Blencathra

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formatted in 2.74:1 aspect ratio, the original Cinemascope  -  now FacebookcoverphotoScope

(pictures here 1185x434px but size since re-evaluated to be 1185x439px)

 


Sometimes luck is the most important ingredient for the best photographs. There in late evening (look ..... no tourists!) this dramatic silhouette lasted only a few minutes.

 

 

 


The summit, Halls Fell top, as seen by drivers on the A66 below - but only if they looked up from the road, of course.

 

 

The walk-in from Mousthwaite Comb.

 

 


The dramatic first sighting of Sharp Edge on the approach from Mousthwaite Comb.

 

 


On Sharp Edge.

Dangerously greasy and slippery when wet, as it was when this was taken. It's from here (i.e. behind camera) that its victims fall down what the MRT's call 'the usual gully'.

 

 

 

Scramblers on Sharp Edge.

(Different colours? The above is digital CCD; below is Fuji Provia film.)

 

 


Sharp Edge from the tarn below. Centre figure has a radio aerial sticking up from his rucksack so is undoubtedly mountain rescue.

 

 

 


Sharp Edge from the vantage point at the start of the climb to Atkinson Pike, so steep that Gael had difficulty getting up it.

(note the apprehensive down-climber crouched behind the rock pinnacle)

 

 

 

Puzzled Blencathra lamb on the top surprised by confrontation with an unexpected sheepdog.

(and proof, as if it were needed, that ISDS 271469 Gael did not chase sheep!).

 

 

 

Never mind the view. Gael intently watching border collie Tess on the path below.

(Gael was litter sister to KMRT's Ginny. Sadly she died just before her 5th birthday.)

 

 

 


The summit view with Gategill Fell sweeping down to Threlkeld below and Derwent Water in the distance.

 

 

 

Seen from the summit, a helicopter hovers above Gategill Fell. Coledale Hause and the bulk of Crag Hill and Grasmoor in the distance.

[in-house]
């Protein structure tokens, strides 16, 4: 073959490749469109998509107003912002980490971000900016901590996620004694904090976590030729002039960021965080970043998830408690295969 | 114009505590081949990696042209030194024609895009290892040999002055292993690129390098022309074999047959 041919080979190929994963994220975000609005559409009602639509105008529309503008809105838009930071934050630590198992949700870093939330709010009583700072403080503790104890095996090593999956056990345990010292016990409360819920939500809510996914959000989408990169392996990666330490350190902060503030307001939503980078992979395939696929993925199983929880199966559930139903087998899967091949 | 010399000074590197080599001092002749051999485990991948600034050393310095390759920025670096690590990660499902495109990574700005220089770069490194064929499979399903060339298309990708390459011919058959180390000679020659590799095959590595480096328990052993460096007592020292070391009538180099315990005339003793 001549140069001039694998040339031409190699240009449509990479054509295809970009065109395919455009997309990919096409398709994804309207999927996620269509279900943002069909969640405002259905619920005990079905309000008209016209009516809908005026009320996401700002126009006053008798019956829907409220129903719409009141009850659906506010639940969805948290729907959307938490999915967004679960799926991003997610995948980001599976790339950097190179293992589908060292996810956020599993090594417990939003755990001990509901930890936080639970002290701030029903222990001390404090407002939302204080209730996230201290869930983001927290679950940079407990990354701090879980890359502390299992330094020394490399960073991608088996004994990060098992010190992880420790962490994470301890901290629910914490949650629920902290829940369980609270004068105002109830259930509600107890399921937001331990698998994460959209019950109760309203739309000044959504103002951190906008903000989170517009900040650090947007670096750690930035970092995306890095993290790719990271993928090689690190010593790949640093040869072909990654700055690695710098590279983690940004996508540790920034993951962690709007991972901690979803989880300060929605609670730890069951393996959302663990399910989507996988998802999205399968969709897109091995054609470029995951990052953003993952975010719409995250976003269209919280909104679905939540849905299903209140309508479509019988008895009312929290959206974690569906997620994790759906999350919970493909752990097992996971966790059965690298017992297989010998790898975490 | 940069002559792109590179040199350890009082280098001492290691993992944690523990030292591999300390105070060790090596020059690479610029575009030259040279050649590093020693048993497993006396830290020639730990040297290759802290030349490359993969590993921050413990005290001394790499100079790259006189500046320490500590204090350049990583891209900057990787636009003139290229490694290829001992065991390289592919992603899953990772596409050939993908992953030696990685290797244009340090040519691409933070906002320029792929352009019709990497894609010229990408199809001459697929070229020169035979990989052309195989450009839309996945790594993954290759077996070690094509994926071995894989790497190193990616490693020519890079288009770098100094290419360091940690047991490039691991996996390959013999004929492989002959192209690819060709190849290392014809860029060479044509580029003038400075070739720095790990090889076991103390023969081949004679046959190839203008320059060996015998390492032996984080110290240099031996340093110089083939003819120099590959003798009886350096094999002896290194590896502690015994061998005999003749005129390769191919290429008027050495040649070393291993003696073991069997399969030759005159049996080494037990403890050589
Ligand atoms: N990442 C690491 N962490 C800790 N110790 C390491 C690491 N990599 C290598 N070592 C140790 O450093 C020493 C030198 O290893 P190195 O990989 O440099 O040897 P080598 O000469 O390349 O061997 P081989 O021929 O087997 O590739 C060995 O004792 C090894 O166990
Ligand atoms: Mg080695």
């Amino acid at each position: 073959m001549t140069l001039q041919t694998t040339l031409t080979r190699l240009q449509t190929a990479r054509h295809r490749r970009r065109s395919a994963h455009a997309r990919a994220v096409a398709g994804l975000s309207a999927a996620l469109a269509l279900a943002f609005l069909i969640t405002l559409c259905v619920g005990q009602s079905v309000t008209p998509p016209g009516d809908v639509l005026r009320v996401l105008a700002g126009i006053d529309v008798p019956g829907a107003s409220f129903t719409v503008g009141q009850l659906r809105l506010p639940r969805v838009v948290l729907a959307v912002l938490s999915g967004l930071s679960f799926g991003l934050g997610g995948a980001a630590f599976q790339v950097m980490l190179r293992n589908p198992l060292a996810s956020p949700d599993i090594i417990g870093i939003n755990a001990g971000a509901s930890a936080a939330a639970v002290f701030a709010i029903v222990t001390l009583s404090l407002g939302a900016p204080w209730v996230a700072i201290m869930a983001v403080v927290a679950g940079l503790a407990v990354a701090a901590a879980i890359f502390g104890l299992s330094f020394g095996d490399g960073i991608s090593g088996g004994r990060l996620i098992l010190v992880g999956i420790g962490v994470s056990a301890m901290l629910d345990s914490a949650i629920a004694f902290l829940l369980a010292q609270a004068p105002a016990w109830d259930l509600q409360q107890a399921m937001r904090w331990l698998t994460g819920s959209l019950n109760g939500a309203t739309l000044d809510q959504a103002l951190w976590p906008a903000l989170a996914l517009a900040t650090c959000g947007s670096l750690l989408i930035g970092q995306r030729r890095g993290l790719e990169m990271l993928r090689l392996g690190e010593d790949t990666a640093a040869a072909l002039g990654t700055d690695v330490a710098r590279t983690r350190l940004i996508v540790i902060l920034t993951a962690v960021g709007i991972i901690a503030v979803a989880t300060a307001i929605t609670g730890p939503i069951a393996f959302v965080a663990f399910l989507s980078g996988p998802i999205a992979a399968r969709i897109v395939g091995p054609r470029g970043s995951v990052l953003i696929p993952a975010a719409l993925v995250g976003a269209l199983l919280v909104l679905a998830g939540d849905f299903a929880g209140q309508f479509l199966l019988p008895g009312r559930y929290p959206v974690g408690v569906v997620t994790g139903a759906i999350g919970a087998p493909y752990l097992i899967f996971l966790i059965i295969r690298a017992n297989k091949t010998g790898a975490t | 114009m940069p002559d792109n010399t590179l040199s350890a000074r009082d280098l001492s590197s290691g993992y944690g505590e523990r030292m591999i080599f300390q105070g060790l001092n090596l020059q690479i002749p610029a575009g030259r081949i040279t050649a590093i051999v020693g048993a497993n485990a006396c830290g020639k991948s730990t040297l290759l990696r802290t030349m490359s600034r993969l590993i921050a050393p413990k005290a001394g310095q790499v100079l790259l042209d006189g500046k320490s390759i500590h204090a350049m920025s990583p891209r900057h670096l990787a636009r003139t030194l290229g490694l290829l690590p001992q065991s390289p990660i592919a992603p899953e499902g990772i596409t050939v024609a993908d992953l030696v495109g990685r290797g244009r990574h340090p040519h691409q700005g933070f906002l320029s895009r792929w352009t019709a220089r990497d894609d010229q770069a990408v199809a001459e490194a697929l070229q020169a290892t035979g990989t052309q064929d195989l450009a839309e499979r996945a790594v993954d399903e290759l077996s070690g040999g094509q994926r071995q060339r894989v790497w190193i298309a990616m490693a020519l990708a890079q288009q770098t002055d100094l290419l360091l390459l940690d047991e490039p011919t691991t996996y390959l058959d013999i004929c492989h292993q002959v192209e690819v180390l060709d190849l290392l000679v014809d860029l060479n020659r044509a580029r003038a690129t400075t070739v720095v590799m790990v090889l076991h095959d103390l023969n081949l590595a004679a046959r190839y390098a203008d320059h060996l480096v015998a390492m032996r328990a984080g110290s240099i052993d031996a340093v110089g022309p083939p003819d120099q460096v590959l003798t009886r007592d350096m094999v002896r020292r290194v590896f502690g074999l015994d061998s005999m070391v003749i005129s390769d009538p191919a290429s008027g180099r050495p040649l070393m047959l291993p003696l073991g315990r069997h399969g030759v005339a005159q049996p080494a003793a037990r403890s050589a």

Tewit Tarn and its panorama of Skiddaw, Lonscale Fell and Blencathra.

 

 

 


Seen from Gill Head Farm, Troutbeck: the sun goes down behind Souther Fell.

 

 


From White Pike on eastern flanks of Clough Head, favourite launch site for paragliders.

 

 

 


Descending from Clough Head, for a brief time, Blencathra peeps out from behind Threlkeld Knotts.

 

 

 


The sight of Blencathra familiar to iron age people living in the Castle Crag fort.

 

 

 


The classic postcard view of the mountain from Castlerigg Stone Circle, tourists included.

(different colouration to other photographs due to being shot, in error, in jpgs)

 

the above was cropped from this much wider panorama

l. to r.: Latrigg, Skiddaw Little Man, Lonscale Fell, Blease Fell and Blencathra, distant Great Mell Fell and Clough Head. 

 

 


Moss on what turned out to be his last day in the mountains. Scales Tarn below.

 

 

 


The summit view with Gategill Fell sweeping down to Threlkeld below and Derwent Water in the distance.

 

 

Blencathra in the infra-red.

 

 

Poignant memorial seen Sept 2006 a short distance away from the summit. No longer there on my next visit.

 

 

 

Rainbow across the face of Blease Fell (the western end of Blencathra) seen from the stone table in the Hospital Plantation of Whinlatter Pass.

 

 




Seen from Bowscale Fell to the NE: Sharp Edge and the dark face of Foule Crag with, above them, the saddle formed by the summit (l) and Atkinson's Pike.

 

 

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this page launched 18th June 2014 : last modified 3rd July 2014